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Entertaining at Home: Courteous Host and Gracious Guest

It’s that time of the year when we will start planning our dinner parties at home with friends, family and colleagues. Do you know what it means to be a courteous host? Do you know what it means to be a gracious guest?

Courteous Host Protocol

  • Always greet guests at the door and make them feel welcome.

  • Immediately take jackets and coats. You can hand them to another person to hang up or put them in a room for coats if you are having a large party and you do not have, or have not rented, a large enough coat rack.

  • If you are planning to ask guests to take off their shoes before entering your home, let them know before the party that you will be making this request. I do not, however, recommend a “no shoes in the house” policy if you are having a large party that includes new acquaintances, colleagues from work, or older people. Save this policy for close friends and family.

  • Take any gifts and follow the same procedure as the coats. It helps to have a designated table nearby on which the gifts can be placed.

  • Introduce arriving guests to friends standing in the area.

  • Give arriving guests directions to food and drinks.

  • After all the guests arrive, the host should circulate to make sure everyone has someone with whom to talk and is enjoying himself or herself.

  • Assign someone to make sure there is always enough food and a a variety of drinks out for everyone.

  • If you do not have place cards at the dining table, let guests know where you would like for them to sit at the dinner table. Place the male guest of honor to your right of the hostess at the table, and his spouse or date/companion to the right of the host at the table.

  • As a host, it is your duty to give the signal when to begin the meal by putting your napkin on your lap, and to give the “silent signal” that the meal is over by placing your napkin on the table.

Gracious Guest Protocol

  • Never arrive early for a dinner party, but try not to be more than fifteen minutes late.

  • Always take a hostess gift if you are going to someone’s home for a dinner party. Do not take flowers, since the host would have to take time from the party to put them in a vase. Nor should you take wine that you expect to be opened that evening.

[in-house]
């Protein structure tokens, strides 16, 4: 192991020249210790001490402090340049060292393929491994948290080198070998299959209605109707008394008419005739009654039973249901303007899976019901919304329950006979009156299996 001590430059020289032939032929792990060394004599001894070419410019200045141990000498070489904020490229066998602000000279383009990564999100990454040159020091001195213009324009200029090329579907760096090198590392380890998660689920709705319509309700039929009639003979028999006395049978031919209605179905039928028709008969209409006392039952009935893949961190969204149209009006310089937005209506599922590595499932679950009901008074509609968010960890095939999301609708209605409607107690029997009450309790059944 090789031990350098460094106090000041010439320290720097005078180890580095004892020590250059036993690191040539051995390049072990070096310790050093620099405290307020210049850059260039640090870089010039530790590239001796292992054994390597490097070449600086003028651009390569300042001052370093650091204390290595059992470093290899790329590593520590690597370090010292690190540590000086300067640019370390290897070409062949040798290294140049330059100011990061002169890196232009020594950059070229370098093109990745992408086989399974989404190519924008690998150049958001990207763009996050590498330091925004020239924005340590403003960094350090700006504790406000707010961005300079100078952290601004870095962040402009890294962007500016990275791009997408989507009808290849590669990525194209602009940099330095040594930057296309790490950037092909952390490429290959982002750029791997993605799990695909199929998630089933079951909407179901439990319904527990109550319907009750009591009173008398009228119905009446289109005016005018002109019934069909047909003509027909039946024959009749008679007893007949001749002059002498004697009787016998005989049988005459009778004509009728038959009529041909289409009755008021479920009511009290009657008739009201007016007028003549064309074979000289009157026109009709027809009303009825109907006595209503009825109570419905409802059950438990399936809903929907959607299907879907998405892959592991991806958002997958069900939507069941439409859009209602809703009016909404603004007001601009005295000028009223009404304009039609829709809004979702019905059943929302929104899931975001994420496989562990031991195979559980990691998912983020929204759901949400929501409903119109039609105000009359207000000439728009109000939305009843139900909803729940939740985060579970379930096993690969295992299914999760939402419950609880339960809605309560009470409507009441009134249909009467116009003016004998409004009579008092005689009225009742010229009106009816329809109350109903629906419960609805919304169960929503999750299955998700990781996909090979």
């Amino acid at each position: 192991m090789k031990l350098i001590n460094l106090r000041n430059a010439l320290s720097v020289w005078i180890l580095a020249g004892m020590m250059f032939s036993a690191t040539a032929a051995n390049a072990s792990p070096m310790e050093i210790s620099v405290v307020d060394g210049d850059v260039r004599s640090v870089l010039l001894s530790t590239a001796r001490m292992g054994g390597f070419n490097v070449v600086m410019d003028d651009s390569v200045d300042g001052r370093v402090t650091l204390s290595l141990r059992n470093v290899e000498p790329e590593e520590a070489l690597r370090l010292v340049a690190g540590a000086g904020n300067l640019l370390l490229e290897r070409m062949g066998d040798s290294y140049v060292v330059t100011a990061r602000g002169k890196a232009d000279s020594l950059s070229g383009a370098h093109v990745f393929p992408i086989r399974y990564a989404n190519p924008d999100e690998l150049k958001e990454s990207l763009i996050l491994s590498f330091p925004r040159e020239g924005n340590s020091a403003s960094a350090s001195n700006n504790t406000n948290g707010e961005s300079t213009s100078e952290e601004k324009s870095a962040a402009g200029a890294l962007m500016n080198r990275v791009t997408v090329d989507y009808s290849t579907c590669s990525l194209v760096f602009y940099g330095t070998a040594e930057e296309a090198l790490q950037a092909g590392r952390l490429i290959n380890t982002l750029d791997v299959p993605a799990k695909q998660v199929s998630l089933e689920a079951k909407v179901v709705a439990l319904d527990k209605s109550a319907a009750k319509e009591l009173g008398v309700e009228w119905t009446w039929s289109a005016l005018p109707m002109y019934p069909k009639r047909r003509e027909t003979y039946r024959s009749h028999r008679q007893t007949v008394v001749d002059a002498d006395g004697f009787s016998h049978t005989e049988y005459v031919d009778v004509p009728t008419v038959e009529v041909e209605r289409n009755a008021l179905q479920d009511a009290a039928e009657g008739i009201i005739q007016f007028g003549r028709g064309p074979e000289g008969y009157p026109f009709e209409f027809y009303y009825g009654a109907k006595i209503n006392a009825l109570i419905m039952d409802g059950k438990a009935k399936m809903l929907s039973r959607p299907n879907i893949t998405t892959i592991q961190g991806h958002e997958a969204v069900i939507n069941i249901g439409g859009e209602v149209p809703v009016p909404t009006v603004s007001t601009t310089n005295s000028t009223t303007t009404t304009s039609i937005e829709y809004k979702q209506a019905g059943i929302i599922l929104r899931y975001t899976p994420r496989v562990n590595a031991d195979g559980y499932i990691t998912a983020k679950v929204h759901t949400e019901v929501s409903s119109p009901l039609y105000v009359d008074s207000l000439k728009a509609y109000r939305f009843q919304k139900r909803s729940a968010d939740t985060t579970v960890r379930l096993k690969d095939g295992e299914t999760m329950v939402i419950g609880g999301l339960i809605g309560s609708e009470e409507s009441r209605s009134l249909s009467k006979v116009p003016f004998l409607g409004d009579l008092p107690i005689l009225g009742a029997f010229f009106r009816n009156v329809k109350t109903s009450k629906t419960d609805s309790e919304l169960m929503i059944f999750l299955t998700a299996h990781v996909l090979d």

• Do plan to bring a pair of  ”indoor shoes” with you for the party if you have been walking in the rain or snow. And do take your shoes off before entering the house if  asked to do so; it is a host’s perogative.  (Hopefully, you will have been warned, and will be given slippers to wear in case you’ve forgotten to bring your “indoor shoes.”

  • If it is a large party and your host is not at the door, work your way through the crowd and say hello to your host before talking to the other guests.

  • Do not hesitate to introduce yourself to others and shake hands with them.

  • If you are talking to someone and a person unknown to him or her walks up, introduce them, following the rules of proper introductions.

  • If you spill something, let the host know immediately, and offer to help clean it up.

  • If you break something, let the host know, and offer to pay for the damage.

  • Do not bring another person with you to the party unless you have checked with the host first.

  • Do your part: be a gracious and entertaining guest. Make an effort to converse with your dinner companions and the other guests at the party.

  • Do talk or eat; don’t do both at the same time.

  • Always thank the host before you leave; and call or send a thank-you note the next day.

Source: “The Art of the Meal: Simple Etiquette for Simply Everyone” by Patricia Napier-Fitzpatrick

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